Co-infections and Related Conditions (CRC)
CTN 338 is a clinical trial to evaluate the effectiveness and safety of tecovirimat (TPOXX) for the treatment of Mpox infection compared to placebo. TPOXX is an antiviral medication developed to treat smallpox, but it may also be effective for Mpox as the viruses are closely related. The study is also collecting information about the feasibility and acceptability of conducting this type of trial for non-hospitalized patients with Mpox in Canada.
Mpox is a DNA virus that is in the same family as smallpox. In the past, it has occurred primarily in Central and West Africa. However, since the middle of May 2022, more Mpox cases have been reported across the world, including in Canada. Men who have sex with men have been particularly affected during the recent outbreak where the virus is being transmitted sexually. In general, symptoms start about one to three weeks after exposure and include fever and swollen lymph nodes and painful skin lesions that usually last two to four weeks. Lesions often occur in the rectum, genitals, and mouth. These symptoms can cause considerable pain and discomfort and may require people to isolate until their lesions heal.
Even though Mpox was identified several decades ago, we do not have any effective treatments for it. Oral TPOXX is approved by Health Canada for the treatment of smallpox. Laboratory studies suggest that it may be active against Mpox. However, in Canada, TPOXX is only available for use in severe and hospitalized Mpox cases. We don’t know if TPOXX can speed the time to recovery or reduce symptoms for people with more mild disease. While there is a vaccine available to prevent Mpox, we do not know how effective it is or how long protection lasts. It is therefore important that we conduct studies and learn more about Mpox infection to reduce the impact of this virus for people in Canada and beyond.
PLATINUM-CAN (CTN 338) is the sister study of PLATINUM-UK, led by Oxford University. The two parallel trials follow the same design and will pool their data to answer the primary study questions.
In Canada, 120 participants with laboratory-confirmed or presumptive Mpox who do not require hospitalization will be recruited from Montreal, Toronto, and Vancouver. These locations were chosen because they have had the largest Mpox outbreaks in Canada. Participants will be randomly assigned to receive either TPOXX or an identical placebo; both will be taken twice a day for two weeks. After the first two visits, which will include a clinical exam, lesion swab(s), and blood testing, participants will visit a study clinic for assessment once a week for four weeks. Participants will also be asked to complete a daily questionnaire about their symptoms and pain. Participants may also choose to upload photographs of their lesions to a secure study website. All participants will receive standard of care as needed, which includes the clinical management of lesions and medication for pain.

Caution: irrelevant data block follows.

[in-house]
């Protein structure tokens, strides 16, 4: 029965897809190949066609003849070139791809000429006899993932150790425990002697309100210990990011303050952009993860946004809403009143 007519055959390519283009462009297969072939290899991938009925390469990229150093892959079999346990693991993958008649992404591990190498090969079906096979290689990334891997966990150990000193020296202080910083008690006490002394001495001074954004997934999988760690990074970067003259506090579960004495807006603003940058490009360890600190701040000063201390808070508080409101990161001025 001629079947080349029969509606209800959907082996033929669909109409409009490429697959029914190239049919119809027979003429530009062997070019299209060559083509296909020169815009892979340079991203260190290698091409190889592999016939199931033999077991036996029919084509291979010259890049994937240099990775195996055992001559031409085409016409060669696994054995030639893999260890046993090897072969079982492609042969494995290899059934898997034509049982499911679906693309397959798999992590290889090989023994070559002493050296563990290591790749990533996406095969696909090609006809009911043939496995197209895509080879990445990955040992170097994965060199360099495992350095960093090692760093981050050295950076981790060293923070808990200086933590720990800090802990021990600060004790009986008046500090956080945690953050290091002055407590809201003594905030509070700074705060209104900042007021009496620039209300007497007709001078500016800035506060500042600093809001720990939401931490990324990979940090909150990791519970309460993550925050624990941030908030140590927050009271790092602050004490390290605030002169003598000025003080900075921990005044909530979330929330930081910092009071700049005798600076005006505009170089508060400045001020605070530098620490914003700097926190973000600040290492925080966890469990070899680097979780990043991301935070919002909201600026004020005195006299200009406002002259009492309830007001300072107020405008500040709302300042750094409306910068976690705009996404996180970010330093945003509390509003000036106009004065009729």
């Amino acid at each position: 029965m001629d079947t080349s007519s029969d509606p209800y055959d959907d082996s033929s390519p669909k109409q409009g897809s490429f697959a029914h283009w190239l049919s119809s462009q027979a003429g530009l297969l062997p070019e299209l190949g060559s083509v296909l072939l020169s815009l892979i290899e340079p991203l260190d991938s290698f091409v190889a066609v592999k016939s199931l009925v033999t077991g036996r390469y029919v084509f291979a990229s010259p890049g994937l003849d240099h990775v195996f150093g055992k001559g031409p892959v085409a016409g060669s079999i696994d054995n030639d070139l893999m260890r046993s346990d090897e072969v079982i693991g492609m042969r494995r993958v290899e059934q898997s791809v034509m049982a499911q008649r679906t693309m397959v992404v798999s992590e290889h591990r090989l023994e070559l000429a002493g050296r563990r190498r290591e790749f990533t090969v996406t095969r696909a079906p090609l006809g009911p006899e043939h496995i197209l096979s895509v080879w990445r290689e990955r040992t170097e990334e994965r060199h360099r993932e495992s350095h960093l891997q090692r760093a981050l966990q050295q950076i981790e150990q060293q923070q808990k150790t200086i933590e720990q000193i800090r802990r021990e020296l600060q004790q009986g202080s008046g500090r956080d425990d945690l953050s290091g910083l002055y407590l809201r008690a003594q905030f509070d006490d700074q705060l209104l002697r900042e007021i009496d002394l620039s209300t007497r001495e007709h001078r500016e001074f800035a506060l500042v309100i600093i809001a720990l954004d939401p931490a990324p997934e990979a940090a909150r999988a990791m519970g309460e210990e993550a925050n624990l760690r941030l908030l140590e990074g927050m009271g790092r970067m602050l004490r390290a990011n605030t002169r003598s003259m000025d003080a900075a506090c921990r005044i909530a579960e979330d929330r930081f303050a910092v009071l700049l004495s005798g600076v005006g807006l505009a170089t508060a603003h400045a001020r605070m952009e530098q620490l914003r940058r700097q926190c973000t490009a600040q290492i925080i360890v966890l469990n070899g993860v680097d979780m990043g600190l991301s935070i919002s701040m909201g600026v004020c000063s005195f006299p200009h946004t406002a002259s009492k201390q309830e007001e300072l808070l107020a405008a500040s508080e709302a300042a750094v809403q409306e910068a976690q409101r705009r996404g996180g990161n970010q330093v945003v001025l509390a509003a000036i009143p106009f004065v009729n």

PLATINUM-UK and -CAN investigators will compare participants receiving TPOXX and placebo to understand whether TPOXX can decrease the time it takes for lesions to resolve. The study will also assess safety of TPOXX and whether it can decrease the duration of the infectious period and improve the severity of symptoms. Platinum-CAN/CTN 338 specifically aims to find out if this type of trial is feasible in Canada by assessing how many people can be enrolled and complete the whole study and adhere to the study procedures. Finally, the CTN 338 team will investigate whether TPOXX can decrease the time it takes for pain to resolve and if treatment improves self-reported quality of life.
If you would like to take part in this study or want more information, please contact the site located closest to you (see contact information below), or visit clinicaltrials.gov.
30 Bond St., Toronto, M5B 1W8
200 Elizabeth Street, Toronto, M5G 2C4
608-1081 Burrard St, Vancouver, V6Z 1Y6